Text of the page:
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Meet Fr. Isidro Perin, M.S.

What is your family background?

Untitled-1Fr. Isidro Perin, M.S., La Salette Superior General from 1994-2006I was born in a Christian family. My parents were farmers, deeply involved in the activities and ecclesial movements of the time. My dad had died at the age of 31. We were three boys and I was the oldest. As a youngster I was an altar boy and accompanied the priest to as he blessed the houses of our village.

When did you first meet the Missionaries of La Salette?

My religious upbringing was guided by a German Franciscan priest who was my spiritual director. You might therefore ask how I didn’t join the Franciscans as my spiritual director desired.

Every vocation has its mystery because, basically, it is a personal human response to a loving invitation from God. I knew La Salette because my parents and I attended a pilgrimage at the La Salette Shrine in Marcelino Ramos, Brazil. In that same city my own father left this world to join the Father's House in 1946, which was the centenary year of the Apparition of Our Lady of La Salette.

The defining moment of my decision to join the La Salette Missionaries happened late one afternoon. I announced to my mother: "I want to enter the La Salette congregation". She replied: "If God calls you, then go!" As was the procedure at that time, I entered the seminary in Marcelino Ramos in March of 1953. With the help of the La Salette Missionaries, my family and many other laity throughout my training, I was ordained on December 9, 1967.

Where did you serve in your ministry in Brazil?

Read more Meet Fr. Isidro Perin, M.S.

Miracles in the Life of Sister Mila

Untitled-1Sr. Maria Milagros Dela Cruz, SNDSAttleboro, MA — In the wake of Typhoon Yolanda in the Philippines, the world watched the apostolic visit of Pope Francis, including the Mother Superior of the La Salette Sisters at the National Shrine of Our Lady of La Salette.

Sister Maria Milagros Dela Cruz, SNDS, was born and raised in Ramon, Isabela, in the far north of the Philippines. A visit by the pope is a great blessing to the Filipino people, according to the vibrant, animated nun, affectionately known as Sister Mila, 65. “I watched the Mass in Manila, and it was raining,” she said. “We Filipinos don’t get discouraged when it rains. The old people would say it is a blessing from God.”

Sister Mila came from a very large family of 17 children, including eight girls and nine boys. Her parents would also adopt another son. “I was number 10 and a blue baby,” she said. “The doctor told my aunt that they did their best, but the baby was dead. The doctor left, and then my aunt said I started crying. My aunt reported to the doctor that the baby came alive.” Consequently, the doctor baptized the preemie Maria Milagros (Miracles).

Read more Miracles in the Life of Sister Mila

Meet Fr. Raphael Rakotonceliarimanana, M.S.

What is your family background?

Untitled-1Fr. Raphaël Rakotonceliarimanana, M.S.I was born in Antanifotsy, south of Antsirabe, Madagascar in December of 1936. Like all Malagasy at that time, my parents were small farmers, busy harvesting rice, raising some chickens and oxen. My father was also the carpenter by trade and occasionally worked as a taxi-driver in the bush. My mother was always busy raising all of us.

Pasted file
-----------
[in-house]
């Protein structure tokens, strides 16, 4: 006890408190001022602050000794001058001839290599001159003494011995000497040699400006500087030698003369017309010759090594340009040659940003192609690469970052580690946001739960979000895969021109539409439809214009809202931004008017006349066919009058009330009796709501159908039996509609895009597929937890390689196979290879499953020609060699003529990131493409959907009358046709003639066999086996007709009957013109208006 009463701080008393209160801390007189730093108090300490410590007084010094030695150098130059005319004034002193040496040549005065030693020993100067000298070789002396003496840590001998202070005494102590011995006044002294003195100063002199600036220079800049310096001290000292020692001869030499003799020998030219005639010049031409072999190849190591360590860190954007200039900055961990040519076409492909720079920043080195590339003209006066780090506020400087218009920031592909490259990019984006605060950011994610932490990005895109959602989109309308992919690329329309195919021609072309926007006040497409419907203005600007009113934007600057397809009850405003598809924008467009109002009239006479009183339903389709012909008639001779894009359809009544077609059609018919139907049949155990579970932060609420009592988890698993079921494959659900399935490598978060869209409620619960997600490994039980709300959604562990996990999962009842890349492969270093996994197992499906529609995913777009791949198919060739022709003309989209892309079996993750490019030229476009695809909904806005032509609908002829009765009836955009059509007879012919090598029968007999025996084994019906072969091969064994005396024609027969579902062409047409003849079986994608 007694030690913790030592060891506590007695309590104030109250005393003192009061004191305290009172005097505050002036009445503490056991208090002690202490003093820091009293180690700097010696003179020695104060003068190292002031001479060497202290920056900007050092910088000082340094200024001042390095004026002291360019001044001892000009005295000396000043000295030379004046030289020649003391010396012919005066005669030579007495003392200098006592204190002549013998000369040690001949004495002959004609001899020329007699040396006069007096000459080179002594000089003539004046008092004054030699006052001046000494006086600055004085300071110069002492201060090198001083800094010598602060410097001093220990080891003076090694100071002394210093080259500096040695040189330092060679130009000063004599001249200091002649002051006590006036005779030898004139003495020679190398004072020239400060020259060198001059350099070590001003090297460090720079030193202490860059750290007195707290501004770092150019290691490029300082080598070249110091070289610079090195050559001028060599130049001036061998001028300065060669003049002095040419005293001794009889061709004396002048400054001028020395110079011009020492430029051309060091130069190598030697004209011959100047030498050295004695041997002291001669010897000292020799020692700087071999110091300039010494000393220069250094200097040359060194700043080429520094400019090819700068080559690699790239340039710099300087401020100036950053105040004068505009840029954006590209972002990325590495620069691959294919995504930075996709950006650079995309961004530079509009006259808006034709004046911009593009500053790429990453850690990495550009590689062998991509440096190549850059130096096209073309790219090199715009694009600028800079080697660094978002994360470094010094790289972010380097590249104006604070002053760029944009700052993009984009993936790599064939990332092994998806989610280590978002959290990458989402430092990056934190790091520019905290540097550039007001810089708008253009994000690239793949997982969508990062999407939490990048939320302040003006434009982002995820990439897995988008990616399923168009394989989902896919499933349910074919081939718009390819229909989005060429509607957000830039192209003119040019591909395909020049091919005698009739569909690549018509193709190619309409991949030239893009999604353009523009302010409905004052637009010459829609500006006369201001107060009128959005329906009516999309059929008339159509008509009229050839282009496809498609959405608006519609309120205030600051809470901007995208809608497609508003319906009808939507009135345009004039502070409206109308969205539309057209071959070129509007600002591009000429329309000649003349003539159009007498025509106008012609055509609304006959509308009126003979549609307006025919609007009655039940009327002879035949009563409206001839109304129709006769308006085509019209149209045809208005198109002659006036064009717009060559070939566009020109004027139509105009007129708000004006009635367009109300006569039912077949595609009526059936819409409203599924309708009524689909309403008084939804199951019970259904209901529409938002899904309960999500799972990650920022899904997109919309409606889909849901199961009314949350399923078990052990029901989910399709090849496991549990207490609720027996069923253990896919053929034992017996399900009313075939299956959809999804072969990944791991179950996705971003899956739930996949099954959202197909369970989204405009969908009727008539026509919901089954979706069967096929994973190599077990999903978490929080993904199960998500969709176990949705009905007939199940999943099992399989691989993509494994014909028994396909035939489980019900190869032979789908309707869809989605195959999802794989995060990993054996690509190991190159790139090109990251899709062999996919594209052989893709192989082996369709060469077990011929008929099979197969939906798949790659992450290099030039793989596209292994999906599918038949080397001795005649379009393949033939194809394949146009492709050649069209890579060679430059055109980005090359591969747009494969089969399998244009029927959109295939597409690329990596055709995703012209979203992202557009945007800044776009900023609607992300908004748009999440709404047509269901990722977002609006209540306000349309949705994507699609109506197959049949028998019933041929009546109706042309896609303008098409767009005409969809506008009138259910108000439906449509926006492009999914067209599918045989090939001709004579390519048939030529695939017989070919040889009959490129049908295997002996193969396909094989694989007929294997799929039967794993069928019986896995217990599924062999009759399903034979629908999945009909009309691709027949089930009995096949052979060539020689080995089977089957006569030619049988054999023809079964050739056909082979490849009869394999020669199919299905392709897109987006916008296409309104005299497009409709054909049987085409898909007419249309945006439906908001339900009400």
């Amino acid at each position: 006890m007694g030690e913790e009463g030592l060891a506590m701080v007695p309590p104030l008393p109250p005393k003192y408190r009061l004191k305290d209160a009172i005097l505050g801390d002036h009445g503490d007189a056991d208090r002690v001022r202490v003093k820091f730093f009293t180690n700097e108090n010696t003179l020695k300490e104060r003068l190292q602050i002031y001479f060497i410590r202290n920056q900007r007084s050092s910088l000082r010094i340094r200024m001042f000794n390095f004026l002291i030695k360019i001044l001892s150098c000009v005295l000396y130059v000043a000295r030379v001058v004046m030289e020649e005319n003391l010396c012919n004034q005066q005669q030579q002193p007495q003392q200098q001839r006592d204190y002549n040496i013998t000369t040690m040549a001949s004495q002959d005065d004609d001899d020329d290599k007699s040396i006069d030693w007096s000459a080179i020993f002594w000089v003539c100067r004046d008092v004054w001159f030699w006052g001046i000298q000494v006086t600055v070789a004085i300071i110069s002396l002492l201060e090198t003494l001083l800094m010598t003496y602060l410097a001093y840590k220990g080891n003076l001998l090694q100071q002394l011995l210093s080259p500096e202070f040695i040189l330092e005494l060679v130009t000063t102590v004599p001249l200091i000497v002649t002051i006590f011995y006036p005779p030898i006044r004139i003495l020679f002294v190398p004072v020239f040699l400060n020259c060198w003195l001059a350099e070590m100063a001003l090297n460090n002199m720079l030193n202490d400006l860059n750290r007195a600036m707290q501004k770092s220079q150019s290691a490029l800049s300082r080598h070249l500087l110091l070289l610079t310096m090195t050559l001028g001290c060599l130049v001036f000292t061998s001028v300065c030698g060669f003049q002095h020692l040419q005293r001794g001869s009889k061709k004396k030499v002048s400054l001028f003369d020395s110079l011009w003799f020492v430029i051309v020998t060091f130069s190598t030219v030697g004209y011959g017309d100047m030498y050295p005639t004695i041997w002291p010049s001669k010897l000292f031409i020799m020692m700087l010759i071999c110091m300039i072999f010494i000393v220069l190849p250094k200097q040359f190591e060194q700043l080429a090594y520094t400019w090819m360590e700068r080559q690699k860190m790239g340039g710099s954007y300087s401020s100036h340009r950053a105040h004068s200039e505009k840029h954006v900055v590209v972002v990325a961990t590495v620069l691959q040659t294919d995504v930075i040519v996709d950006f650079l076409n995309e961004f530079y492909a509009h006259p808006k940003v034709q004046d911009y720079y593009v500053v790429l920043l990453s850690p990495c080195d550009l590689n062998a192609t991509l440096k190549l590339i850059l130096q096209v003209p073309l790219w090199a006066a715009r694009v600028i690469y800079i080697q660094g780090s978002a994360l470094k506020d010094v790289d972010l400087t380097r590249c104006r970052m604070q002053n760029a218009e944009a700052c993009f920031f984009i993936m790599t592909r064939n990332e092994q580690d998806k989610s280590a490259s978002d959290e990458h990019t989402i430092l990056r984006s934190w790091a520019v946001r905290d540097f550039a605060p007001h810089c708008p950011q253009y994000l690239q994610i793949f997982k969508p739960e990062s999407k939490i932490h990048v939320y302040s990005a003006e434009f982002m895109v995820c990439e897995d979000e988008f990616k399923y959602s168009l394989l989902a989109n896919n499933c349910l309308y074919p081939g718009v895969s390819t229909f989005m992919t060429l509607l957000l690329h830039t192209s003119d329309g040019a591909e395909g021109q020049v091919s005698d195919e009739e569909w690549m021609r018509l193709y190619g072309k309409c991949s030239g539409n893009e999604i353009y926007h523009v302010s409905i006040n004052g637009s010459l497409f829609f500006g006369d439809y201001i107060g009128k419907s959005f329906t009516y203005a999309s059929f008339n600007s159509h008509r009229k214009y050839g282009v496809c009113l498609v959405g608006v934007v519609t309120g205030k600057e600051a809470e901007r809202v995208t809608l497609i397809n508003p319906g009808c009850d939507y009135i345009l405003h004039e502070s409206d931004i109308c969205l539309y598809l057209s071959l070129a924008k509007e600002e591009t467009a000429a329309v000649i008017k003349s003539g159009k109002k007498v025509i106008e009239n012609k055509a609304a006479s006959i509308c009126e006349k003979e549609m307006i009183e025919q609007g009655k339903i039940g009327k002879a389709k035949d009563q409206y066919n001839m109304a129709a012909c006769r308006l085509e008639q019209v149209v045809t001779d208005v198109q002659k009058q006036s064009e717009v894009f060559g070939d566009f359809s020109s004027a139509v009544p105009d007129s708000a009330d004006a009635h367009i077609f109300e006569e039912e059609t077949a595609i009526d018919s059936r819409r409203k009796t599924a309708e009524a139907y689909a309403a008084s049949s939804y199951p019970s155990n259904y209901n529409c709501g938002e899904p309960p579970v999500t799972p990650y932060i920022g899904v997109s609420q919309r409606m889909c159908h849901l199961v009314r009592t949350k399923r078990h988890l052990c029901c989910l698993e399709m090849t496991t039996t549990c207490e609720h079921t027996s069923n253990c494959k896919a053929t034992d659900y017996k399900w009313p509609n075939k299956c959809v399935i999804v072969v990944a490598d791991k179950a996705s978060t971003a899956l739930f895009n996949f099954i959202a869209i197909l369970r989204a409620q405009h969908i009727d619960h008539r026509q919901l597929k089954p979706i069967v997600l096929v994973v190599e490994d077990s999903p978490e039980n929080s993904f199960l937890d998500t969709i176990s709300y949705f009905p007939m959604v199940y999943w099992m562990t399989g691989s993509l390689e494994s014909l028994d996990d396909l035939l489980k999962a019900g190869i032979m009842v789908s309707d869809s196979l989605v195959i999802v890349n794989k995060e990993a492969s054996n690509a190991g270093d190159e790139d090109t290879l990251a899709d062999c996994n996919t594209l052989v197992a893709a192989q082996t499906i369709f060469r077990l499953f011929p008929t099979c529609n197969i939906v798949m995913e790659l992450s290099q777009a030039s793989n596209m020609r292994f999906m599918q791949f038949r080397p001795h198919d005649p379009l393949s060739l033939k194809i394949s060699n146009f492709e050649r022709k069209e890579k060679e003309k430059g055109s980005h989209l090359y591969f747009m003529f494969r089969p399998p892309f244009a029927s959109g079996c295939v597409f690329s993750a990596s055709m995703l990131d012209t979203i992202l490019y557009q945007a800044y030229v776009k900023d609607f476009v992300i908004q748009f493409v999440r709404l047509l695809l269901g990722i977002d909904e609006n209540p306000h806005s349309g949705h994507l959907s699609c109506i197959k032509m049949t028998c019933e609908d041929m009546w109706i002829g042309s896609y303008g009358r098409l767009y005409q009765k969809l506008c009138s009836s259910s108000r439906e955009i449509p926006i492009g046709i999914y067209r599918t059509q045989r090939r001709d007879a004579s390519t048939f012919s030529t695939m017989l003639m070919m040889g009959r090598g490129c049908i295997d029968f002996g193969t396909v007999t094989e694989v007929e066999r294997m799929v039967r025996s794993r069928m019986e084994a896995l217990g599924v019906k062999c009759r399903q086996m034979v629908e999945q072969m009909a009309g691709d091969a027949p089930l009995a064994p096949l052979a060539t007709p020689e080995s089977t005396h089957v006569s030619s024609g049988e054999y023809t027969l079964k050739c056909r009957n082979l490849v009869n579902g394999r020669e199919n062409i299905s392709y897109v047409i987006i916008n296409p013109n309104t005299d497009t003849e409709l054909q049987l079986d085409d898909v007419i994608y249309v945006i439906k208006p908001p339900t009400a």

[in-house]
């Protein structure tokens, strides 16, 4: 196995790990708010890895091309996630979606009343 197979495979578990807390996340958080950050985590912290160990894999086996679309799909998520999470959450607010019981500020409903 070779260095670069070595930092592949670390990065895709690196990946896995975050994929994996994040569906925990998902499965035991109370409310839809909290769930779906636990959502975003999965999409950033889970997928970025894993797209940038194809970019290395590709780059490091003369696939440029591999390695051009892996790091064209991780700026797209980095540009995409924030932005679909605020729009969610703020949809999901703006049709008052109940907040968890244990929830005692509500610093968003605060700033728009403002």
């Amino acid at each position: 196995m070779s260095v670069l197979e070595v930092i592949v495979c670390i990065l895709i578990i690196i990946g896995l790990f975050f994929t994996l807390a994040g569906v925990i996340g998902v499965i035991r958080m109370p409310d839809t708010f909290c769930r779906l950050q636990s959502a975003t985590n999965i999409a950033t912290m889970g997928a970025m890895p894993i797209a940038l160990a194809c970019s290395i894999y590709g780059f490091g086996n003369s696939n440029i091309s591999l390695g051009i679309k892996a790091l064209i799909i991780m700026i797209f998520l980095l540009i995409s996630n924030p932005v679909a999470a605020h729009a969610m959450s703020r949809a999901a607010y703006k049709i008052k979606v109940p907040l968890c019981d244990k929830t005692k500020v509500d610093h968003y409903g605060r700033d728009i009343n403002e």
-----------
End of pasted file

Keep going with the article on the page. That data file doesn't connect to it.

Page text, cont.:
My family consists of four boys and four girls. My older sister and I are the only remaining children. Of course, beyond our immediate family, I have many nephews and nieces!

We have our large family gathering in September of this year, for the famadihana celebration. We have it every seven years. This is a typical Malagasy family festivity in which we honor our dead by dressing their remains with a new shroud.

What are your educational and vocational experiences?

My education began in a local Catholic elementary school. At that time Madasgascar was still colonized. From our old books, we learned that our ancestors were Gauls, since our colonists were French! I doubt that our contemporary generation have learned the same thing as I did.

Read more Meet Fr. Raphael Rakotonceliarimanana, M.S.

A Second Life for Fr. Bill Mulchair, M.S.

Untitled-1Fr. Bill Mulcair, M.S.I recently spent a couple hours visiting my fellow La Salette priest, Fr. Bill Mulcair, at the Intensive Education Academy in West Hartford, where he has worked since 1988.

The Academy, founded in 1971 by Sister Helen Dowd, a Sister of St. Joseph of Chambery, in the basement of their motherhouse on Park Street in West Hartford, CT. The Academy serves youths from 6 to 18 years of age who have learning disabilities and emotional problems.

In 1995 the school was able to purchase and transfer to a very contemporary designed synagogue building which has since expanded into an impressive education complex. The Academy has a well-respected reputation throughout Connecticut and Western Massachusetts. When written up in newspaper accounts, a label often given to the Academy is “A School Founded on Love.” Fr. Bill is a Counselor, therapist, spiritual guide, and a member of its Board. He has been a major part of the Academy’s growth and development.


From Across the Pond

Fr. Bill was born in the La Salette parish of St. Peter’s in Dagenham, England. The example of the La Salette priests serving in his home parish sparked in him the desire to join the La Salette community. His early seminary and novitiate formation took place in France; his studies in Philosophy in Belgium; his theology in the U.S., where was ordained in 1965.

Read more A Second Life for Fr. Bill Mulchair, M.S.

Meet Sr. Olga Marie Odette, SSND

How do you feel about telling the story of your life and vocation?

Untitled-1Sr. Olga Marie Odette Rasoavololona, SNDSMy religious vocation is the mystery of my meeting my God? Each of our stories is unique. I believe that my willingness to tell it is not putting myself forward but instead making an invitation to those around to develop their own relationship – deep and intimate – with the Lord of our lives.

Where were you born and raised?

I am the eldest of seven children in the Rasoavololona family. I have five brothers and one sister. Sabotsy, my village, is eleven kilometers (almost seven miles) from Antsirabe, the tourism and industrial city of Madagascar, with its own Catholic University. It is a fertile region where "everything" grows.

Read more Meet Sr. Olga Marie Odette, SSND

Meet Sr. Mila Dela Cruz, SNDS

Sr. Mila Dela Cruz, SNDS, near